A series of editorials I wrote for several US papers triggered a public response from Didier Quint, head of the Bechtel subsidiary that oversaw the fiasco in Bolivia, in which he accused me of misrepresenting the facts. I do not take accuracy lightly My reports from Cochabamba were based on eyewitness accounts and extensive interviews drawn from the center of the action, sometimes at significant personal risk. Bechtel's response, written from far-off London, was riddled with numerous, profound and documentable misstatements of fact.

Quint's interpretations confirmed what Bolivian water-rights protesters have been saying for months: The contract made with Bolivia's government was a dud from the very beginning, a virtual guarantee that thousands of poor families would be hit with water rates they could not afford. Bechtel now complains bitterly about that contract, but the fact remains that they negotiated it, signed it and implemented it. It was in negotiations for that same contract that Bechtel's companies demanded, and won, a provision guaranteeing the company an average 16 percent annual return on its investment, leaving Bolivia's poor to bear all the financial risk.

According to Quint, "Several wealthy interests paid poor people to demonstrate against the concession." Apparently, Quint's local contacts failed to relate that during the seven days of protests, all highways in and out of Cochabamba were blocked, with no ground transportation functioning. Many protesters traveled by foot from rural communities, some from as far as 40 miles. No mysterious unnamed interests paid them to do so - they came to reclaim control of their water.

Quint claimed that the Coordinadora, the civic alliance that led the protests, was composed of "people and organizations having an interest in the parallel water market or being part of the most affluent sector of the population." In fact, the coalition is led by a union representing minimum wage factory workers and including peasant farmers, environmentalists and youth.

Quint alleged that "opposition to the proposed new water law also came from coca leaf growers... supported by their cocaine connection." The best response to that comes from local taxi driver Franz Pedrazas, whose water rates rose last January from $10 per month to $20, an increase equal to more than what he earns driving a cab for 12 hours. "I'm not a narcotrafficker," Pedrazas protested. "If I were, why I would I be driving a cab? The farmers aren't narcotraffickers either."

Quint also claimed that "The typical rates for water and sewage services rose 35 percent. Low-income residents were to pay 10 percent more and the largest hikes (106 percent) were reserved for the highest volume users, the most affluent." After four months, I am still looking without success for someone who had a rate hike of just 10 percent. Even among the poor, rate increases of at least 100 percent were common and many people suffered increases much higher. Local newspaper investigations confirm the extreme rate hikes.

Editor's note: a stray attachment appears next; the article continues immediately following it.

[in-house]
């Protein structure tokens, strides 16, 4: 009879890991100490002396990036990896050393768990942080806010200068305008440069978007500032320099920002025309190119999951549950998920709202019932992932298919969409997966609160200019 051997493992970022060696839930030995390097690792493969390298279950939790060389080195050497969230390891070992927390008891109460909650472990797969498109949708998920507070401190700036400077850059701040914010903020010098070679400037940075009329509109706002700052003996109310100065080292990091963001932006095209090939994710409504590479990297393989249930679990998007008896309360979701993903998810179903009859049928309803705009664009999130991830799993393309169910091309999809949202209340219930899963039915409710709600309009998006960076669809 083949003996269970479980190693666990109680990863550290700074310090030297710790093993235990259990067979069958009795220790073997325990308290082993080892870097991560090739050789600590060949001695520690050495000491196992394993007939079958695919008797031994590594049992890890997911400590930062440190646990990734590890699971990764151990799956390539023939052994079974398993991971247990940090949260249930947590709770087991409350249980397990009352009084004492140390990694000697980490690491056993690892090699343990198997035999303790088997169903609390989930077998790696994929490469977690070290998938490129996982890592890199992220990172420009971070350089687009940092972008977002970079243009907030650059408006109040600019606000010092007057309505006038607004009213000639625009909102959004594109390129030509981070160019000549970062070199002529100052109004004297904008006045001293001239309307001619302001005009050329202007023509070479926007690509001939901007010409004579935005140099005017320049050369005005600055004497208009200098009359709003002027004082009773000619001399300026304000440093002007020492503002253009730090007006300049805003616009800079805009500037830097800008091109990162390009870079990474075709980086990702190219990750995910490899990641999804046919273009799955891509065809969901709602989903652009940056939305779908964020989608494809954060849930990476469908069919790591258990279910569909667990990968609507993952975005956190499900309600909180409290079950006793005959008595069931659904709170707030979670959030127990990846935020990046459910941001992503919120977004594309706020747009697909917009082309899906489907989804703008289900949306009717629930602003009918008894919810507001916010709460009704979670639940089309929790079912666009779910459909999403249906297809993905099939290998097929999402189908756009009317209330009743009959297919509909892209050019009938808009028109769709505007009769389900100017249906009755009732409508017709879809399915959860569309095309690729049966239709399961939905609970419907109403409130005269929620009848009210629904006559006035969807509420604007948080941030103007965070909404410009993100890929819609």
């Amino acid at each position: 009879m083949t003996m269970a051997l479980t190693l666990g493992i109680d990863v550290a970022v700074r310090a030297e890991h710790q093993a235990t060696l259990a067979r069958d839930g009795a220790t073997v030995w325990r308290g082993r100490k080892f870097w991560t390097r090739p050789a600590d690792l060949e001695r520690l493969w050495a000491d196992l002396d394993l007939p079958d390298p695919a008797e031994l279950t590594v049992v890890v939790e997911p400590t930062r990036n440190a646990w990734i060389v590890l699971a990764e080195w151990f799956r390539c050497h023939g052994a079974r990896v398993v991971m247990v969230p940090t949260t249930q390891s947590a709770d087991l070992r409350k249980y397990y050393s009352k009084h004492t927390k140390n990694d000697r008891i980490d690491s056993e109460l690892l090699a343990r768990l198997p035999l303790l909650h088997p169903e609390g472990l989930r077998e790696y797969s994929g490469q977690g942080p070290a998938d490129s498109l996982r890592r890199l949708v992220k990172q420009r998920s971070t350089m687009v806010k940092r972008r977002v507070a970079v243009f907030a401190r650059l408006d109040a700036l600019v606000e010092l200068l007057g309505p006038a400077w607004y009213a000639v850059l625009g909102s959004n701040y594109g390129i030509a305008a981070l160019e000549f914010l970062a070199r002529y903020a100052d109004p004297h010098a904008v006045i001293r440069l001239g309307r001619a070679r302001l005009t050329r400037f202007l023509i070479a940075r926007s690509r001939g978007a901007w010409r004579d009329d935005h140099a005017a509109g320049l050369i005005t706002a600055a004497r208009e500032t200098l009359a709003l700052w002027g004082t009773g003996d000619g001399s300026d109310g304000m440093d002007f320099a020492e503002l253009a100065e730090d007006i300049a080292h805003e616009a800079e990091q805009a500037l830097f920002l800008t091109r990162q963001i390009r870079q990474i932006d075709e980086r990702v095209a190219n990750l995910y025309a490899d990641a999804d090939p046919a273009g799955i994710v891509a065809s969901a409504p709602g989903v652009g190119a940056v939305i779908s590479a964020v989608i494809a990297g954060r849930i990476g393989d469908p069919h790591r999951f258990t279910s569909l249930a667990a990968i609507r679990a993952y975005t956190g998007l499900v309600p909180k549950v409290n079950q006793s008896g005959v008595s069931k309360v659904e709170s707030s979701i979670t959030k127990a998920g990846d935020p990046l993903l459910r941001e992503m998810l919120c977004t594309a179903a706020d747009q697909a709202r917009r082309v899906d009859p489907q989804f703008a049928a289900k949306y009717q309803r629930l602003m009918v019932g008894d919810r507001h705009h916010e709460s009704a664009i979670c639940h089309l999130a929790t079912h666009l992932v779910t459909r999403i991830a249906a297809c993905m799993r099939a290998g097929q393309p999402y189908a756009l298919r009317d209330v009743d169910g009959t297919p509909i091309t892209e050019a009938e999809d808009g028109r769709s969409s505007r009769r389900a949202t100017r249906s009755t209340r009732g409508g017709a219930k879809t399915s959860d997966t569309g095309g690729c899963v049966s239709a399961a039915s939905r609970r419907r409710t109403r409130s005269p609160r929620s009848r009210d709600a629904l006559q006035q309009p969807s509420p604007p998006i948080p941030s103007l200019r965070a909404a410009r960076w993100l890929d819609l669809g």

As did other journalists here in Bolivia, I attempted to reach Bechtel's local representative, Geoffrey Thorpe, for his comments during the seven days of the uprising. None of my calls was returned. On several occasions, Thorpe is reported to have hung up on the few journalists who did manage to reach him by telephone.

Cochabamba suffered four months of upheaval because of Becthel's conduct. A 17-year-old boy is dead, two youths are blinded and more than 100 others were injured. Those who opposed the water privatization scheme had their homes ransacked and some were flown off to a remote rainforest jail in an effort to silence them. While the people of Cochabamba were having their blood spilled on the streets, Quint's subordinates were busily removing the water company computers and financial and personnel records. Bechtel's fleeing administrators left behind emptied bank accounts and more than $150,000 in unpaid bills. On top of all this suffering and damage, Bechtel now has the audacity to demand a compensation payment of $12 million from Bolivia.

If Bechtel wants to recover a shred of its decimated corporate good will, it has got to stop spinning out misinformation and disinformation. It must return what it has stolen, reconcile its unpaid bills and withdraw its outrageous demands for $12 million more from people who owe it nothing - not even a drink of water.


To protest Bechtel's water policies, contact: Riley Bechtel [] or Didier Quint] and Bechtel's Public Relations Division, 456 Montgomery St., San Francisco, CA 94104 [globrep@bechtel. com, www. bechtel. com.